The harrowing conclusion of events in Grandville drove Detective Inspector Archie Le Brock to a self-imposed isolation for weeks, wallowing in whisky drenched self-loathing. His faithful adjunct Detective Sergeant Roderick ‘Rodders’ Ratzi has had enough and knows just what will snap Archie out of it: ‘Mad Dog’ Mastock, a former war hero turned serial killer has escaped prison just as he was about to go under the guillotine. Le Brock put Mastock away and they have a mutual animalistic hatred, but when Archie insists that he be put on the case he’s  suspended. Le Brock knows he is the only man who can catch him, so he goes to Grandville where prostitutes are turning up dead in Mastock’s old modus operandi. The more Le Brock and Ratzi investigate, the more they realise that this looks less like the depraved brutality of a serial killer and more like a massive conspiracy to cover up dark secrets that go back 23 years involving important people in the British government. The body count is growing, and while Mastock and Le Brock play a dangerous game, another life, the beautiful badger Billie, might also be in danger even as she stirs up painful memories for Le Brock.

After his introduction to Grandville, Bryan Talbot takes a much darker road for Mon Amour, exploring the steam-punk genre’s capacity as a setting for grimy thrillers both literary and artistic. He employs more frames per page in sporadic fashion, using swathes of glossy black shadows to create an eerie tension that simmers throughout the book. The detail is meticulous, the violence graphic and brutal, the environment claustrophobic. That Le Brock and Ratzi face danger at every turn is captured masterfully and the humour he employs to parody other anthropomorphic icons is treacly black. A famous pig appears in dubious surroundings, a well known duck craves infamy, and other familiar and usually more genteel denizens show their animal side.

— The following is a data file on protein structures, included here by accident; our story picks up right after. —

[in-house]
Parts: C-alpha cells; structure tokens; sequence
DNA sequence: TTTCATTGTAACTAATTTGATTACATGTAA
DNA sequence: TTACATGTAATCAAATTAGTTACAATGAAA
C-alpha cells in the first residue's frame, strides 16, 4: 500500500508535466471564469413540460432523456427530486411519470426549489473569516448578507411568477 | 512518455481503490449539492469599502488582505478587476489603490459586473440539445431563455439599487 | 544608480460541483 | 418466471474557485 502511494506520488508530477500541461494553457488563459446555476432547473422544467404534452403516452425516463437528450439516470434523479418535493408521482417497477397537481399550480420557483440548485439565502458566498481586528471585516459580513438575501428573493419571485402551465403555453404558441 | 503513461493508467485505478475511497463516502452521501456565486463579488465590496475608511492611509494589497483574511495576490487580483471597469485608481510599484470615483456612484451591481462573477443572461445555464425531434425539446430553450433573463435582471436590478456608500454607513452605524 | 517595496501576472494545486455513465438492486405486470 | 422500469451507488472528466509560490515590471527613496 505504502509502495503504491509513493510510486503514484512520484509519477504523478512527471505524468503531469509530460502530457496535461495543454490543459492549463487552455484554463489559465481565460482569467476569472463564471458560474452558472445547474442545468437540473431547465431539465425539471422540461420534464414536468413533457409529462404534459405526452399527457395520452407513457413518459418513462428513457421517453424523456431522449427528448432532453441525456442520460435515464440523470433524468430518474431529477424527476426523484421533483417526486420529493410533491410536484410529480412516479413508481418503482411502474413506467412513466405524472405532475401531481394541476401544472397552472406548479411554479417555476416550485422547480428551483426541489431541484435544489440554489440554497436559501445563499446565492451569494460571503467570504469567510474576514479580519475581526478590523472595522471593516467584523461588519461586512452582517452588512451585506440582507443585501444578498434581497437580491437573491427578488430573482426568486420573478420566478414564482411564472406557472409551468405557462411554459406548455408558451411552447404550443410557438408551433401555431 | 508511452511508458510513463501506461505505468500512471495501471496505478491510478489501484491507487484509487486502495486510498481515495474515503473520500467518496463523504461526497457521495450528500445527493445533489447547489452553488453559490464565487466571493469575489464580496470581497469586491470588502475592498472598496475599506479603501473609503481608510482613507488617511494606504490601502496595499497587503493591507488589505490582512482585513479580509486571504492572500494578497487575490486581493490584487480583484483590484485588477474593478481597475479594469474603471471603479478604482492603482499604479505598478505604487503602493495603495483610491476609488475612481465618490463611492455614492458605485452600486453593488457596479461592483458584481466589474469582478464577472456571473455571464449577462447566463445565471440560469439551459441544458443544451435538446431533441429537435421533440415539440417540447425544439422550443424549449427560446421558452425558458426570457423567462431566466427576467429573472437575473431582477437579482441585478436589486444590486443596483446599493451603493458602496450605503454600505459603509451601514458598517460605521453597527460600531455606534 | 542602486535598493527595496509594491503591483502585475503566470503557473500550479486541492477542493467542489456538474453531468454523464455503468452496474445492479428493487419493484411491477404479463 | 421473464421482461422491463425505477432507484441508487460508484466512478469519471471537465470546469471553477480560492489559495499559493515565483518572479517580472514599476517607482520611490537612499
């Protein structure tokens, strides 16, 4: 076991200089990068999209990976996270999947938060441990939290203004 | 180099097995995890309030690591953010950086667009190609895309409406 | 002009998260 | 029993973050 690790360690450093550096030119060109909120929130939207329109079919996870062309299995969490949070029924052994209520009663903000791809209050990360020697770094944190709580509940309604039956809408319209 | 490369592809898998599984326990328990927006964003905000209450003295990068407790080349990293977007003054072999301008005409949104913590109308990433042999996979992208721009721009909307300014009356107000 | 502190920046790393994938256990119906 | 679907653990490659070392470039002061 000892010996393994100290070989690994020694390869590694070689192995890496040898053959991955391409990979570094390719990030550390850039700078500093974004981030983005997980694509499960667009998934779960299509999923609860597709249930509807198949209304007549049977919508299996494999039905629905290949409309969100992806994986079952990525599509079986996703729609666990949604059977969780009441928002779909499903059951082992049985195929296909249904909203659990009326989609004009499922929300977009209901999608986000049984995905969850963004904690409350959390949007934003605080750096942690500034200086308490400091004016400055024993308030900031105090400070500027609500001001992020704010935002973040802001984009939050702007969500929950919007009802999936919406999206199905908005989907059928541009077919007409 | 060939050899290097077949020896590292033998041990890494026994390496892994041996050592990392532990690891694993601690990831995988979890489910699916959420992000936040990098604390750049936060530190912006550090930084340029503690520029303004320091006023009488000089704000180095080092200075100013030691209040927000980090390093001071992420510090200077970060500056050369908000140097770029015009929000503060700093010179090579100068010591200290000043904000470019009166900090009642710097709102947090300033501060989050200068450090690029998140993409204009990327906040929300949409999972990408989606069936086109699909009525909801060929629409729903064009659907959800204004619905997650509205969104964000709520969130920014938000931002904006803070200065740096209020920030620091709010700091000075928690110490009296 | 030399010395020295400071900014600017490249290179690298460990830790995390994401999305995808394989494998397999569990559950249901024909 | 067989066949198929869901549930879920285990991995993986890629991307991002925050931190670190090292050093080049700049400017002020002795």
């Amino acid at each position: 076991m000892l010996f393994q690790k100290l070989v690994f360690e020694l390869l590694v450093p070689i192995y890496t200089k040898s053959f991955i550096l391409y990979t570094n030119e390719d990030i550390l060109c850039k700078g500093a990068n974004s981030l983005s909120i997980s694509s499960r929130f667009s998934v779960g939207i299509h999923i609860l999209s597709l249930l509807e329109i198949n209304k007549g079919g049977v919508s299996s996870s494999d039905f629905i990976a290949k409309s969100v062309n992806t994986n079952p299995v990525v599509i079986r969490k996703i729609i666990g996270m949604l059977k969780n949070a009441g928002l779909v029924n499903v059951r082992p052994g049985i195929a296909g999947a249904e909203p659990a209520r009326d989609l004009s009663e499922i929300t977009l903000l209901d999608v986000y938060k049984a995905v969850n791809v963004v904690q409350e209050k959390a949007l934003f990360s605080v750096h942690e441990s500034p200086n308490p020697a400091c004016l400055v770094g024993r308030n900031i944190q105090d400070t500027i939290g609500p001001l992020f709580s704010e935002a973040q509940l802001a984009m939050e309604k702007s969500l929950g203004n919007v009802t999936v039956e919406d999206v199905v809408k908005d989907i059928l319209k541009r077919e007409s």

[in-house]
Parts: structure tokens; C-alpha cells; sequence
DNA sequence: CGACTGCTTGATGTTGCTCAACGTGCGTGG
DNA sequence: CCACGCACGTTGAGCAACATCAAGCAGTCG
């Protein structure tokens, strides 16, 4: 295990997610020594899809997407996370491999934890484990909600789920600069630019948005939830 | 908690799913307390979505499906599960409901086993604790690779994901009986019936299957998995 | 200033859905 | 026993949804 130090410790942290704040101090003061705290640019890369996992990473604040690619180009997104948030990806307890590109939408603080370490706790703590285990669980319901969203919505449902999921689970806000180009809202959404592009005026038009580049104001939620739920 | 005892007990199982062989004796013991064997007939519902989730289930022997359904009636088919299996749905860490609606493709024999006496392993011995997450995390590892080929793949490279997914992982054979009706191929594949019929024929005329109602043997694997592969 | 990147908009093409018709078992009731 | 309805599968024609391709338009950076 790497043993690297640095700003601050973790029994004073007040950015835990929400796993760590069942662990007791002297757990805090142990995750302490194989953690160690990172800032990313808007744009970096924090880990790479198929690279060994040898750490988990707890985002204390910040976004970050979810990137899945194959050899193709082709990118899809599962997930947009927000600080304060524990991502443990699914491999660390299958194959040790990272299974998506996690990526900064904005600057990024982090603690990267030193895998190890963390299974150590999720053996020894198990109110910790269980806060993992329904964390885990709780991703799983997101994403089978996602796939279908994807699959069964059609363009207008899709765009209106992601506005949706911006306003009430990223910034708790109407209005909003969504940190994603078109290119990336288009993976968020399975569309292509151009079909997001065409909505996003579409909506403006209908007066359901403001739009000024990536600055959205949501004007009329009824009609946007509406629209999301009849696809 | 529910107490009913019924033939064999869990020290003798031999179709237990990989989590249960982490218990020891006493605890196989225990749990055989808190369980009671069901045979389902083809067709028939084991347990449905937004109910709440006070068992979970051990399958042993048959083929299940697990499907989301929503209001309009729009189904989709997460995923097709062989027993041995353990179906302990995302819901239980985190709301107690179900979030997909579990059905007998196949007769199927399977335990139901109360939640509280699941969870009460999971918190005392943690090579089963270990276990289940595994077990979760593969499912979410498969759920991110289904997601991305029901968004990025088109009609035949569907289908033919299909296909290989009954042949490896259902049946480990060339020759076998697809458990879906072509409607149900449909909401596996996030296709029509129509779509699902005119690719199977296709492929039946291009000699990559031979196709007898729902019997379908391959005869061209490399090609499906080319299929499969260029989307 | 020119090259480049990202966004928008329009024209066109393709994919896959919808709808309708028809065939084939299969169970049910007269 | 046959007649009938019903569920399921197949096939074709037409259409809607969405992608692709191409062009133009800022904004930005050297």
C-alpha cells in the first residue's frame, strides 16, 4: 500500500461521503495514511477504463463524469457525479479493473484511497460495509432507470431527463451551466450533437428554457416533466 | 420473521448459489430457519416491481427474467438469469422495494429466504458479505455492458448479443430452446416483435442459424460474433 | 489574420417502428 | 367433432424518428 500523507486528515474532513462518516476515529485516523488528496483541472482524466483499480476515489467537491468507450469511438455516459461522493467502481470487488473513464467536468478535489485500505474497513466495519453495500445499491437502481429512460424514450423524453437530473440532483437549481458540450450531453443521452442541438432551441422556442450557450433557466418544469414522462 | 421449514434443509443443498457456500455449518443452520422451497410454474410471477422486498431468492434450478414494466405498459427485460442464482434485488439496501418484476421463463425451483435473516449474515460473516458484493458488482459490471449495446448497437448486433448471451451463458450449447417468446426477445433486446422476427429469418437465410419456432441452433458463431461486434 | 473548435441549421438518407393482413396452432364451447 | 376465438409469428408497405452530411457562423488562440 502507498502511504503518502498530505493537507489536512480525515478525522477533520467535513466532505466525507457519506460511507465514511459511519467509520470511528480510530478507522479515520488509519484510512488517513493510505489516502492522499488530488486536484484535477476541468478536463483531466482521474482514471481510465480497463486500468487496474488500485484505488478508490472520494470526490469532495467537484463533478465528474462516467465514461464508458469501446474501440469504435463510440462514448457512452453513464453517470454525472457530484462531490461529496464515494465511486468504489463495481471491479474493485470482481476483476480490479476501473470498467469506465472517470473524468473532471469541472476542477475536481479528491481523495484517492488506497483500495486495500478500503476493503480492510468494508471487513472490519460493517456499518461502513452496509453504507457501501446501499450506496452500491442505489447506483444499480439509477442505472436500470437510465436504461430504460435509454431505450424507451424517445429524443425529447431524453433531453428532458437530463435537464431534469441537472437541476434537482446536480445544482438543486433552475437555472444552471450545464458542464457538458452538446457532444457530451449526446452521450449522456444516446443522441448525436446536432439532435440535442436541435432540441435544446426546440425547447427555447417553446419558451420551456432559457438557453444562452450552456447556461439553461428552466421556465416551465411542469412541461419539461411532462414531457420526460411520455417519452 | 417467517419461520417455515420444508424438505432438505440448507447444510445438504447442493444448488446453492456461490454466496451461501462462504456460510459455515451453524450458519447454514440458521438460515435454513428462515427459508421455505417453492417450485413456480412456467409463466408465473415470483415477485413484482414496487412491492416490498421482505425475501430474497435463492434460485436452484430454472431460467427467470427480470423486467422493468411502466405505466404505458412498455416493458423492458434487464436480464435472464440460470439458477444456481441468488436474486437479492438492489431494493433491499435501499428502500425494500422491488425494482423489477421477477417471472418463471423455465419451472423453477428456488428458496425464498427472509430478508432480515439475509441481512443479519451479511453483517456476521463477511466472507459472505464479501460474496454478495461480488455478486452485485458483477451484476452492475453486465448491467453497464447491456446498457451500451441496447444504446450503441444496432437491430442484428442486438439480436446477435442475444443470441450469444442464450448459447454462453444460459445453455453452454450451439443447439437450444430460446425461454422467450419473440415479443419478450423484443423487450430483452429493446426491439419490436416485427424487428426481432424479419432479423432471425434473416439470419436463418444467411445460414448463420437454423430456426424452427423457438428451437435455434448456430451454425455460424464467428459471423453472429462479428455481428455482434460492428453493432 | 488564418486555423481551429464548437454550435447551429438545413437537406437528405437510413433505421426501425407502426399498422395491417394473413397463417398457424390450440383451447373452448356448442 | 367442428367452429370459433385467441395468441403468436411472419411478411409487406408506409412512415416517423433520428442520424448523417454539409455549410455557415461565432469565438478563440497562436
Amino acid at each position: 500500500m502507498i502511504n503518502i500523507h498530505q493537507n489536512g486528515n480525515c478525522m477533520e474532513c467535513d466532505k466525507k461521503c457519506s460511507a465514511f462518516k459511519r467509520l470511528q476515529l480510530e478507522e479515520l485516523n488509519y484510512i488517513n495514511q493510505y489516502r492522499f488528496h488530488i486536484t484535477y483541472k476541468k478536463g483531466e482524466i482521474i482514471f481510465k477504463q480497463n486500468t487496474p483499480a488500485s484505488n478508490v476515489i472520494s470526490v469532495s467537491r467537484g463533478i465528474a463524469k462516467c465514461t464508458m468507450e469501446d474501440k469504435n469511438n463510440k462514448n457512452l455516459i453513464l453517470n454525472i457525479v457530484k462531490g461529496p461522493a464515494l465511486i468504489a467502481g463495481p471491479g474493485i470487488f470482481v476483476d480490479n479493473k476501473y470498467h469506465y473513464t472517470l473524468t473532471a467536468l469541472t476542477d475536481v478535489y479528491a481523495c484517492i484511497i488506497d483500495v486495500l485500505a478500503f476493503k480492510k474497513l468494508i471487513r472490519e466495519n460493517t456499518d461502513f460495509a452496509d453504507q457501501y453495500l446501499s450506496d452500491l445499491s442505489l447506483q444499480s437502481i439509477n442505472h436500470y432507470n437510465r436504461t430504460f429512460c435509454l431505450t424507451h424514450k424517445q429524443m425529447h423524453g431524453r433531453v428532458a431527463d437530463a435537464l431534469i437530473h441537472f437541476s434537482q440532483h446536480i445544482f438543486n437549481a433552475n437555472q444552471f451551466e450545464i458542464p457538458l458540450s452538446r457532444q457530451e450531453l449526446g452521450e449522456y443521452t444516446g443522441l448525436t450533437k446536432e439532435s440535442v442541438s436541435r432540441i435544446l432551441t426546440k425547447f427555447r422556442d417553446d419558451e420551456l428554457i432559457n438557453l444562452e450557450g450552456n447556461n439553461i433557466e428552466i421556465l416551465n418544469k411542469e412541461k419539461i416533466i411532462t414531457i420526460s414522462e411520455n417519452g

The writing isn’t as fluid as the previous volume, jolting very occasionally although in isolation it isn’t entirely obvious why. A feature of the series not appreciated until the end of the third book is that each story, while featuring regular characters and themes, is unique. Talbot plays around with different ideas and influences seemingly on an endless exploration of this ‘Scientific-Romance Thriller’ he has created, the writing changing to suit the theme and the art does the same. It’s largely because of this approach that the narrative feels slightly jolted, but be assured that the storytelling remains top-notch, strong, well-paced and enthralling to read.

Grandville has been nominated for various awards since its inception, and ironically it’s the French translation of Mon Amour that finally garnered a Prix SNCF award in 2012 (voted for by the French public). A premise of Grandville is that everyone speaks the language of the Empire, which in this case is French, so while we read the dialogue in English it often occurs that the characters can speak up the differences in Le Brock’s and Ratzi’s accents. That’s lost on Anglos but it has been wondered if a French translation would catch those subtleties of language? Whatever the reason, the French translation is doing well.

Kenneth Grahame’s The Wind in the Willows gets the Talbot treatment in Grandville: Bête Noire.